I mentioned earlier about the I'Park mall and its lack of "place." The same could be said for Dongdaemun Shopping Town, where I went yesterday to scope out Seoul's bead selection.
Again, the whole place was sorted into categories by floor, and each floor was not part of some larger, individual whole but rather a collection of market stalls, each a different vendor. They all had business cards for the taking, and I did pick up a few, but for the most part I found myself too overwhelmed to make any purchases. There wasn't really any kind of atmosphere of creativity or browsing, just "bali bali!" Quickly, quickly! This was a place to go when you knew exactly what it was that you needed. Which I did, but it quickly became apparent that what I needed was simply not to be found (Rhodonite nuggets, ~16mm or so) or probably quite readily found, if you only knew where to look—which I didn't. Add to that the fact that there's a specific lexicon to use with jewelry supplies that you probably never learn when studying English and thus asking the clerks for help is probably useless, and it all adds up to chaos. (To be fair, I didn't try to ask anyone if they had 3-strand separators—maybe they would have understood me and been able to produce some for me.)
Additionally, Koreans seem to tend towards "bling." I had noticed this before, looking at the jewelry selection in LotteMart or the Korean teachers' accessories (case in point: a tie with rhinestones in the design), but it was cranked up to 11 in Dongdaemun. Lots of sequins and rhinestones and so on, big ugly pins encrusted with Swarovski AB crystals (or, more likely, the Chinese knock-off thereof). Not really any kind of selection to be had in gemstones, in either kind or shape: just strands and strands of most-likely-Chinese stones just in generic smooth, round styles. One stall had a surprising array of shapes in hematite, but that was it.
The one surprising find was an absolute plethora of wooden beads and charms. I splurged and spent 10,000 Won on what looks to be heavily-lacquered wood with Hangul writing (which I'll have translated tomorrow). There were also a few stalls which had some interesting stuff going on in (what I assumed to be) jade, and pretty much every stall had a table or two devoted to freshwater pearls, in all shapes and colors. Charms also seemed to be pretty popular, though again a lot of them suffered from "bling" syndrome. I also found, among other things, $100 bill and Confederate Flag charms. Oh, Asia.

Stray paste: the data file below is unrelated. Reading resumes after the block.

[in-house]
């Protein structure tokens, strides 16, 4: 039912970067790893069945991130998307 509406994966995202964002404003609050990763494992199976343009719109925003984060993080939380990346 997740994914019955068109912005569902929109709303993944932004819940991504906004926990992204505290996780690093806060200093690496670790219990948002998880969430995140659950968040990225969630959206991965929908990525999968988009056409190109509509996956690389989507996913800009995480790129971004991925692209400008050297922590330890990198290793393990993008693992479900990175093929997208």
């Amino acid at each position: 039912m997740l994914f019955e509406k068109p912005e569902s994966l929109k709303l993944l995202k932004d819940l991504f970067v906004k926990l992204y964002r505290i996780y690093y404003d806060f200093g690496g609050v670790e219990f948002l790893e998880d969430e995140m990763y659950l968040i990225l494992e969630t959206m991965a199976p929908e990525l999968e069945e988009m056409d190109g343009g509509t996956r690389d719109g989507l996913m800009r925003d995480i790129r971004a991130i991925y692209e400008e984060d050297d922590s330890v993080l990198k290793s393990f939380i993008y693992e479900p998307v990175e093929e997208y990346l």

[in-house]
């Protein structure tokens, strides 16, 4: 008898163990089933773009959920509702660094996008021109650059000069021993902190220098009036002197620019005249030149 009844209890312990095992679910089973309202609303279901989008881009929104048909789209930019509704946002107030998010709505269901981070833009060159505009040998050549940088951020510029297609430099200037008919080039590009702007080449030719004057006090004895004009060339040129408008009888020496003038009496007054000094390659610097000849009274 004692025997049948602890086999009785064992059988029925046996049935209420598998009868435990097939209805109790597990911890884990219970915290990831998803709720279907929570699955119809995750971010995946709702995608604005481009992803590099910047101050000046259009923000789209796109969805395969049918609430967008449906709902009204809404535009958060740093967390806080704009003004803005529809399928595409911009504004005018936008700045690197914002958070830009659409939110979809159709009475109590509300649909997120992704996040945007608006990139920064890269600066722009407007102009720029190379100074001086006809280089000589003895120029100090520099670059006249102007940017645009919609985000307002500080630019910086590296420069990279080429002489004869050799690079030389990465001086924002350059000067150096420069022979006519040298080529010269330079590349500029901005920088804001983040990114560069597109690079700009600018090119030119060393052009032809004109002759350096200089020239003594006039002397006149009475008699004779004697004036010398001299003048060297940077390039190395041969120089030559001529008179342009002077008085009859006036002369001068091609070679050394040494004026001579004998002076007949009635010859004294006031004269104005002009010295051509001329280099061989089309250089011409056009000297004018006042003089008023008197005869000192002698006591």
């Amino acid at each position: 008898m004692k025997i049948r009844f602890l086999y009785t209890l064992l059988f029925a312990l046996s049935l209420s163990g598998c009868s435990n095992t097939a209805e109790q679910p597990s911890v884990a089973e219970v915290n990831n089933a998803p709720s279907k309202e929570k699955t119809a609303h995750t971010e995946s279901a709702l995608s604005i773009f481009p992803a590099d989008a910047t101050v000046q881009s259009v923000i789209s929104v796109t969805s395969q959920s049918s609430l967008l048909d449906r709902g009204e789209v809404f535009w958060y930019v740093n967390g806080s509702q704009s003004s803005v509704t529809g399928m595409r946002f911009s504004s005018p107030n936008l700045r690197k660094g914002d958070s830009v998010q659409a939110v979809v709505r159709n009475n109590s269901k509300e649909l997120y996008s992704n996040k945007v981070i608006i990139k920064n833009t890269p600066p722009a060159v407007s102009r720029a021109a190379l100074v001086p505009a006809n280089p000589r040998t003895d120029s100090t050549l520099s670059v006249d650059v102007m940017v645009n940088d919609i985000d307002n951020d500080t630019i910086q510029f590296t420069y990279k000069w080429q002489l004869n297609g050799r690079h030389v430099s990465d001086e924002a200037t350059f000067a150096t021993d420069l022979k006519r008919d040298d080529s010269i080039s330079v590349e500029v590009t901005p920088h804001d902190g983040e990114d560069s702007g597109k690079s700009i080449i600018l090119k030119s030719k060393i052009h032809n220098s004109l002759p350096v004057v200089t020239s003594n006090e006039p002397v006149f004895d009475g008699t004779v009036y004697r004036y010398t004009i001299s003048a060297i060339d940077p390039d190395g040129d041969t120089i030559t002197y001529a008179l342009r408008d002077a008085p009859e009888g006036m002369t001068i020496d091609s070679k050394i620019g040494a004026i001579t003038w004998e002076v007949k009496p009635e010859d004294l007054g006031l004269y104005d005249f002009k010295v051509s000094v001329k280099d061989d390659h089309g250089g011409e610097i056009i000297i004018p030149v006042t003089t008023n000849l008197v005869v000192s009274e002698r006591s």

Every stall functioned to the same standard: clerks sat behind tables, sometimes just in rectangles, other times set up in miniature labyrinths where you could actually walk inside the "store" and poke around. The beads either hung in strands or sat individually in dishes and tins on the table. Merchants hung strands from every conceivable place: pegboard behind them, hooks attached to their tables, hooks attached to the top of their stall, etc. All of the stalls also sold jewelry, which the some of the merchants worked on while they helped you shop. It felt very sweatshop like, actually, since they seemed to work without any sense of creativity or artistic fulfillment but just to make a product as quickly as possible. Bali, bali! It actually gave me the willies.
The big difference between Dongdaemun and I'Park (aside from Dongdaemun's sole focus on crafts and handiworks) is that Dongdaemun is absolutely filthy. The floors were just bare concrete, with garbage tossed about haphazardly. This was also a contributing factor to the "I feel like I'm in a sweatshop" feeling. I'Park is equally big and busy but it's also very clean and shiny.
There is one other bead shop in Seoul, in Namdaemun shopping town. It's actually a chain stationary store, so I'm skeptical of what they have in the way of jewelry supplies, but it also sounds much less skeevy than Dongdaemun. For that reason alone I'm willing to check it out.
“next bus outta here”
1 year ago